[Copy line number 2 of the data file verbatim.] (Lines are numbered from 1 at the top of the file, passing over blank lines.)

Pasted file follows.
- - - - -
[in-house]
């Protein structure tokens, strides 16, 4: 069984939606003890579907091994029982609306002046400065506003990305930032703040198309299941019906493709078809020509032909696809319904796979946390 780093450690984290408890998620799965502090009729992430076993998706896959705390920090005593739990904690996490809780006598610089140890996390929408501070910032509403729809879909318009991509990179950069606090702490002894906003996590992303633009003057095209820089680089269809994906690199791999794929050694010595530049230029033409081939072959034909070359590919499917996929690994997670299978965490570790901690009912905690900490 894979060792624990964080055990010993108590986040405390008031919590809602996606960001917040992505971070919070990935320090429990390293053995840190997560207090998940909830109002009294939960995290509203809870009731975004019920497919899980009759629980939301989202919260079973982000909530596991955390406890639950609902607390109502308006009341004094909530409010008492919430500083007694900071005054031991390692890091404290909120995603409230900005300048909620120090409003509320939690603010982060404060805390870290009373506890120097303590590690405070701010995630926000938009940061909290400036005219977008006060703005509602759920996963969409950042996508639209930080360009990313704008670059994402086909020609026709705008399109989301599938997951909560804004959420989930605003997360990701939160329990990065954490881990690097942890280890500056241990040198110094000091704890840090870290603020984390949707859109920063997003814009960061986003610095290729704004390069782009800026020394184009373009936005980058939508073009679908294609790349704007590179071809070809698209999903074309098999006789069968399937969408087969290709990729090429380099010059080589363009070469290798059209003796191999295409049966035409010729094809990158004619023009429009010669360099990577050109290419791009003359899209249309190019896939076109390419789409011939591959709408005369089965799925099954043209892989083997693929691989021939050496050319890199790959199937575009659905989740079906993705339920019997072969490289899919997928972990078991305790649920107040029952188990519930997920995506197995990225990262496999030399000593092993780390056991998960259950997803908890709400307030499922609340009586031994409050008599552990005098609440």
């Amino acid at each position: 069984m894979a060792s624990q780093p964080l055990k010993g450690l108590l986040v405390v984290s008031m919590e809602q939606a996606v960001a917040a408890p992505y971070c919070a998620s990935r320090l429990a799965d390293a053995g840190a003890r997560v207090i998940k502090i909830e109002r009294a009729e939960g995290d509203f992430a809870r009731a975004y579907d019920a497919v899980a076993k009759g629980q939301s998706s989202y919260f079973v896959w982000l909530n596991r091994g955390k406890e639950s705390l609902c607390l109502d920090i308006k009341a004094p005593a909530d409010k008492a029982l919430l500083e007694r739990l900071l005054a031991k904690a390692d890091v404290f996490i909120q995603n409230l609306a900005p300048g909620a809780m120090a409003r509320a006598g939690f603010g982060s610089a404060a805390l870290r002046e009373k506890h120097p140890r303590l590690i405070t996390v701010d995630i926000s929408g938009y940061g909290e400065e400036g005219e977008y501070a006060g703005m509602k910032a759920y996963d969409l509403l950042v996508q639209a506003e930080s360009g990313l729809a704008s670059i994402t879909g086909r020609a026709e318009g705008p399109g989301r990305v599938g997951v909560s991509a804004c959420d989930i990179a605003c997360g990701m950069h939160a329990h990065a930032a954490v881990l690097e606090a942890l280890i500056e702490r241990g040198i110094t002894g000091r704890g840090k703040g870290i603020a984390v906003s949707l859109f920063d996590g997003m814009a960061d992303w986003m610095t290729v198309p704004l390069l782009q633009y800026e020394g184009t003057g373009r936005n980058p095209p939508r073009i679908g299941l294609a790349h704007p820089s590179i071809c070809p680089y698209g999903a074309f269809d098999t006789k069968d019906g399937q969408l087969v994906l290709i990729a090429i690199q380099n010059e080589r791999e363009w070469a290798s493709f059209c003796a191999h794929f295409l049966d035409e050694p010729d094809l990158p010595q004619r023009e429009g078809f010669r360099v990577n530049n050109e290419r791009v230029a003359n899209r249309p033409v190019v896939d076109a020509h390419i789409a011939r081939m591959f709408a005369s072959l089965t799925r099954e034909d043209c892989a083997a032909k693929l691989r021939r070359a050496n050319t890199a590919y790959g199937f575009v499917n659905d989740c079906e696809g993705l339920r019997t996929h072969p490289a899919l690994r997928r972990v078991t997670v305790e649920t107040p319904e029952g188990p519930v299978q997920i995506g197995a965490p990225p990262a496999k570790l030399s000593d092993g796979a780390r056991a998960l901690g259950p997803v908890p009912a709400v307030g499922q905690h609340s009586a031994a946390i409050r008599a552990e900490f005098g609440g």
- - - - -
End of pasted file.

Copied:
């Protein structure tokens, strides 16, 4: 069984939606003890579907091994029982609306002046400065506003990305930032703040198309299941019906493709078809020509032909696809319904796979946390 780093450690984290408890998620799965502090009729992430076993998706896959705390920090005593739990904690996490809780006598610089140890996390929408501070910032509403729809879909318009991509990179950069606090702490002894906003996590992303633009003057095209820089680089269809994906690199791999794929050694010595530049230029033409081939072959034909070359590919499917996929690994997670299978965490570790901690009912905690900490 894979060792624990964080055990010993108590986040405390008031919590809602996606960001917040992505971070919070990935320090429990390293053995840190997560207090998940909830109002009294939960995290509203809870009731975004019920497919899980009759629980939301989202919260079973982000909530596991955390406890639950609902607390109502308006009341004094909530409010008492919430500083007694900071005054031991390692890091404290909120995603409230900005300048909620120090409003509320939690603010982060404060805390870290009373506890120097303590590690405070701010995630926000938009940061909290400036005219977008006060703005509602759920996963969409950042996508639209930080360009990313704008670059994402086909020609026709705008399109989301599938997951909560804004959420989930605003997360990701939160329990990065954490881990690097942890280890500056241990040198110094000091704890840090870290603020984390949707859109920063997003814009960061986003610095290729704004390069782009800026020394184009373009936005980058939508073009679908294609790349704007590179071809070809698209999903074309098999006789069968399937969408087969290709990729090429380099010059080589363009070469290798059209003796191999295409049966035409010729094809990158004619023009429009010669360099990577050109290419791009003359899209249309190019896939076109390419789409011939591959709408005369089965799925099954043209892989083997693929691989021939050496050319890199790959199937575009659905989740079906993705339920019997072969490289899919997928972990078991305790649920107040029952188990519930997920995506197995990225990262496999030399000593092993780390056991998960259950997803908890709400307030499922609340009586031994409050008599552990005098609440």